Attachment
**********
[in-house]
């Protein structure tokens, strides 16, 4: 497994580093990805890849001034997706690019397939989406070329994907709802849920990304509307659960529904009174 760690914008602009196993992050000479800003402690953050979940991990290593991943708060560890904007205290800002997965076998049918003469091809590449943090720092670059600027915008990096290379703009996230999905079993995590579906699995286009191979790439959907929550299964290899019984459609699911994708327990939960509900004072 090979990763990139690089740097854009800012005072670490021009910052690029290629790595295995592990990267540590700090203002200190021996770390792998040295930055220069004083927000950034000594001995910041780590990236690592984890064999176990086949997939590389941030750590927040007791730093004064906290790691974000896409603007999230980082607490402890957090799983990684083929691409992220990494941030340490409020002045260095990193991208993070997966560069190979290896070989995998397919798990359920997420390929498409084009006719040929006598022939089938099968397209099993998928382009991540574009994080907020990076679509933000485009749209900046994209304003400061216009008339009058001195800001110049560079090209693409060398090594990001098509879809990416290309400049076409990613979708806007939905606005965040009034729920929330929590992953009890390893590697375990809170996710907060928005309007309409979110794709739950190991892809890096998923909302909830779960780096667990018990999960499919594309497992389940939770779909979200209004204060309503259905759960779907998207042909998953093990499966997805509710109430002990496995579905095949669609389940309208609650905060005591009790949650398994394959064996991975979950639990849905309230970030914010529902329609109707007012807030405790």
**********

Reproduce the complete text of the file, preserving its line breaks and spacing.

[in-house]
């Protein structure tokens, strides 16, 4: 497994580093990805890849001034997706690019397939989406070329994907709802849920990304509307659960529904009174 760690914008602009196993992050000479800003402690953050979940991990290593991943708060560890904007205290800002997965076998049918003469091809590449943090720092670059600027915008990096290379703009996230999905079993995590579906699995286009191979790439959907929550299964290899019984459609699911994708327990939960509900004072 090979990763990139690089740097854009800012005072670490021009910052690029290629790595295995592990990267540590700090203002200190021996770390792998040295930055220069004083927000950034000594001995910041780590990236690592984890064999176990086949997939590389941030750590927040007791730093004064906290790691974000896409603007999230980082607490402890957090799983990684083929691409992220990494941030340490409020002045260095990193991208993070997966560069190979290896070989995998397919798990359920997420390929498409084009006719040929006598022939089938099968397209099993998928382009991540574009994080907020990076679509933000485009749209900046994209304003400061216009008339009058001195800001110049560079090209693409060398090594990001098509879809990416290309400049076409990613979708806007939905606005965040009034729920929330929590992953009890390893590697375990809170996710907060928005309007309409979110794709739950190991892809890096998923909302909830779960780096667990018990999960499919594309497992389940939770779909979200209004204060309503259905759960779907998207042909998953093990499966997805509710109430002990496995579905095949669609389940309208609650905060005591009790949650398994394959064996991975979950639990849905309230970030914010529902329609109707007012807030405790």